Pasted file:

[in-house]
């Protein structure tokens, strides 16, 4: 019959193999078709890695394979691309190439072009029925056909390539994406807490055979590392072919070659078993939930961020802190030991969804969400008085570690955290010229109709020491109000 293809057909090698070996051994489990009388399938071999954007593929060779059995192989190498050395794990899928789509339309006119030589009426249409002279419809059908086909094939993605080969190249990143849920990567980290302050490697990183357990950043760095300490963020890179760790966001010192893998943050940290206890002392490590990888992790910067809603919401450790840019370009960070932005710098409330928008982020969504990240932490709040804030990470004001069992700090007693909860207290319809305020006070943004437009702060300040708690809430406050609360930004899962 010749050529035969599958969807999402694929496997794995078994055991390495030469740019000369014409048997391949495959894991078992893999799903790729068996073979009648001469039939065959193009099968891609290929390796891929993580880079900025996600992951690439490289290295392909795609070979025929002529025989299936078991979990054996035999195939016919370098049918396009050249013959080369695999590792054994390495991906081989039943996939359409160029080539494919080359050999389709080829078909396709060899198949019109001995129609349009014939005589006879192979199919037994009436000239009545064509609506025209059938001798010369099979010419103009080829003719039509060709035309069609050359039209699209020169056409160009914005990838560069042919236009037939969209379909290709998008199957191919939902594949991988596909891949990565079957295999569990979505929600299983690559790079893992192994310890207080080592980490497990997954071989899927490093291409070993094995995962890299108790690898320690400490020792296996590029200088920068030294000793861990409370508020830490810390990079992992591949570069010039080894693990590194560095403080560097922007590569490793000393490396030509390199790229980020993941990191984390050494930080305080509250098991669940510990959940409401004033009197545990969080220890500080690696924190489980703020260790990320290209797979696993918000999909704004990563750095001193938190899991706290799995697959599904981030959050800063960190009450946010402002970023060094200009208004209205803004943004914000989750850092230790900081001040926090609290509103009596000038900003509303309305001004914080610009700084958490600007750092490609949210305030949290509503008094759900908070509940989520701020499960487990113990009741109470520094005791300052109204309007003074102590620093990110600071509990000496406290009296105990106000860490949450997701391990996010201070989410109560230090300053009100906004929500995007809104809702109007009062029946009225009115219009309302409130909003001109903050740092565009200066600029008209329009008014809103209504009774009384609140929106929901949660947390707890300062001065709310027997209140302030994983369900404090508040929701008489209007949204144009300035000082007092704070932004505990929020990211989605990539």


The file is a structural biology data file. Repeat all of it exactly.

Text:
[in-house]
């Protein structure tokens, strides 16, 4: 019959193999078709890695394979691309190439072009029925056909390539994406807490055979590392072919070659078993939930961020802190030991969804969400008085570690955290010229109709020491109000 293809057909090698070996051994489990009388399938071999954007593929060779059995192989190498050395794990899928789509339309006119030589009426249409002279419809059908086909094939993605080969190249990143849920990567980290302050490697990183357990950043760095300490963020890179760790966001010192893998943050940290206890002392490590990888992790910067809603919401450790840019370009960070932005710098409330928008982020969504990240932490709040804030990470004001069992700090007693909860207290319809305020006070943004437009702060300040708690809430406050609360930004899962 010749050529035969599958969807999402694929496997794995078994055991390495030469740019000369014409048997391949495959894991078992893999799903790729068996073979009648001469039939065959193009099968891609290929390796891929993580880079900025996600992951690439490289290295392909795609070979025929002529025989299936078991979990054996035999195939016919370098049918396009050249013959080369695999590792054994390495991906081989039943996939359409160029080539494919080359050999389709080829078909396709060899198949019109001995129609349009014939005589006879192979199919037994009436000239009545064509609506025209059938001798010369099979010419103009080829003719039509060709035309069609050359039209699209020169056409160009914005990838560069042919236009037939969209379909290709998008199957191919939902594949991988596909891949990565079957295999569990979505929600299983690559790079893992192994310890207080080592980490497990997954071989899927490093291409070993094995995962890299108790690898320690400490020792296996590029200088920068030294000793861990409370508020830490810390990079992992591949570069010039080894693990590194560095403080560097922007590569490793000393490396030509390199790229980020993941990191984390050494930080305080509250098991669940510990959940409401004033009197545990969080220890500080690696924190489980703020260790990320290209797979696993918000999909704004990563750095001193938190899991706290799995697959599904981030959050800063960190009450946010402002970023060094200009208004209205803004943004914000989750850092230790900081001040926090609290509103009596000038900003509303309305001004914080610009700084958490600007750092490609949210305030949290509503008094759900908070509940989520701020499960487990113990009741109470520094005791300052109204309007003074102590620093990110600071509990000496406290009296105990106000860490949450997701391990996010201070989410109560230090300053009100906004929500995007809104809702109007009062029946009225009115219009309302409130909003001109903050740092565009200066600029008209329009008014809103209504009774009384609140929106929901949660947390707890300062001065709310027997209140302030994983369900404090508040929701008489209007949204144009300035000082007092704070932004505990929020990211989605990539």